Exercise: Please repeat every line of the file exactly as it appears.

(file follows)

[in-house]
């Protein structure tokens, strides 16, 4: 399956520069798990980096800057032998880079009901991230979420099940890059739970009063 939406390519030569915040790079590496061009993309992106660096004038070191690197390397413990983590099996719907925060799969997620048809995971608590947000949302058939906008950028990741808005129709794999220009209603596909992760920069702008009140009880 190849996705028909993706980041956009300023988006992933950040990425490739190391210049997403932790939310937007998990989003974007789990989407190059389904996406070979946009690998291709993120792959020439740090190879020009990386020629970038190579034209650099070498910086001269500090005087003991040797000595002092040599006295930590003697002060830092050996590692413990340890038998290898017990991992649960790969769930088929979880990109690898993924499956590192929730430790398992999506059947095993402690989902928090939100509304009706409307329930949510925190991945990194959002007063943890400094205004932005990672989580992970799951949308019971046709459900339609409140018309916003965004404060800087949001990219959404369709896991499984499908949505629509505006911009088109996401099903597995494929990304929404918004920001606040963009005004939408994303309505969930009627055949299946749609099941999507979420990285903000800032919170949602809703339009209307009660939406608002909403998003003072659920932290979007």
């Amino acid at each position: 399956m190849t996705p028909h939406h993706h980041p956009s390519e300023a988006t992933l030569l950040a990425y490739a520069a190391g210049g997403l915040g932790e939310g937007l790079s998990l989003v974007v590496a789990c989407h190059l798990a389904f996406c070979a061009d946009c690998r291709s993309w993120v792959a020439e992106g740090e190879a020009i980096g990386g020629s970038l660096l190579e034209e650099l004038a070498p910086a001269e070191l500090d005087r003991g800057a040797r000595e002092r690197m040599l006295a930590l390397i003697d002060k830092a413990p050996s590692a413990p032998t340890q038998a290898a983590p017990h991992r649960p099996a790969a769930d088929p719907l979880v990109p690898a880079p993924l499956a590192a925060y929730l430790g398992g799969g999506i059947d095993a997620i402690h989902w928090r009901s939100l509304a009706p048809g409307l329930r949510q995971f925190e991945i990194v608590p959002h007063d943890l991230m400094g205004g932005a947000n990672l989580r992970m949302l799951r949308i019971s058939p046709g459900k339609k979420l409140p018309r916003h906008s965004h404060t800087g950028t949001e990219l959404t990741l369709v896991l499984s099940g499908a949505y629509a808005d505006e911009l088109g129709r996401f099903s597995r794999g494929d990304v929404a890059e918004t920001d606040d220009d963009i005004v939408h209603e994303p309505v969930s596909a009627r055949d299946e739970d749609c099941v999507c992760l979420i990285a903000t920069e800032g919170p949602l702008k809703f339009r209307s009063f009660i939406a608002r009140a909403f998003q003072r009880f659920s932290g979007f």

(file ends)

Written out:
[in-house]
């Protein structure tokens, strides 16, 4: 399956520069798990980096800057032998880079009901991230979420099940890059739970009063 939406390519030569915040790079590496061009993309992106660096004038070191690197390397413990983590099996719907925060799969997620048809995971608590947000949302058939906008950028990741808005129709794999220009209603596909992760920069702008009140009880 190849996705028909993706980041956009300023988006992933950040990425490739190391210049997403932790939310937007998990989003974007789990989407190059389904996406070979946009690998291709993120792959020439740090190879020009990386020629970038190579034209650099070498910086001269500090005087003991040797000595002092040599006295930590003697002060830092050996590692413990340890038998290898017990991992649960790969769930088929979880990109690898993924499956590192929730430790398992999506059947095993402690989902928090939100509304009706409307329930949510925190991945990194959002007063943890400094205004932005990672989580992970799951949308019971046709459900339609409140018309916003965004404060800087949001990219959404369709896991499984499908949505629509505006911009088109996401099903597995494929990304929404918004920001606040963009005004939408994303309505969930009627055949299946749609099941999507979420990285903000800032919170949602809703339009209307009660939406608002909403998003003072659920932290979007």
């Amino acid at each position: 399956m190849t996705p028909h939406h993706h980041p956009s390519e300023a988006t992933l030569l950040a990425y490739a520069a190391g210049g997403l915040g932790e939310g937007l790079s998990l989003v974007v590496a789990c989407h190059l798990a389904f996406c070979a061009d946009c690998r291709s993309w993120v792959a020439e992106g740090e190879a020009i980096g990386g020629s970038l660096l190579e034209e650099l004038a070498p910086a001269e070191l500090d005087r003991g800057a040797r000595e002092r690197m040599l006295a930590l390397i003697d002060k830092a413990p050996s590692a413990p032998t340890q038998a290898a983590p017990h991992r649960p099996a790969a769930d088929p719907l979880v990109p690898a880079p993924l499956a590192a925060y929730l430790g398992g799969g999506i059947d095993a997620i402690h989902w928090r009901s939100l509304a009706p048809g409307l329930r949510q995971f925190e991945i990194v608590p959002h007063d943890l991230m400094g205004g932005a947000n990672l989580r992970m949302l799951r949308i019971s058939p046709g459900k339609k979420l409140p018309r916003h906008s965004h404060t800087g950028t949001e990219l959404t990741l369709v896991l499984s099940g499908a949505y629509a808005d505006e911009l088109g129709r996401f099903s597995r794999g494929d990304v929404a890059e918004t920001d606040d220009d963009i005004v939408h209603e994303p309505v969930s596909a009627r055949d299946e739970d749609c099941v999507c992760l979420i990285a903000t920069e800032g919170p949602l702008k809703f339009r209307s009063f009660i939406a608002r009140a909403f998003q003072r009880f659920s932290g979007f």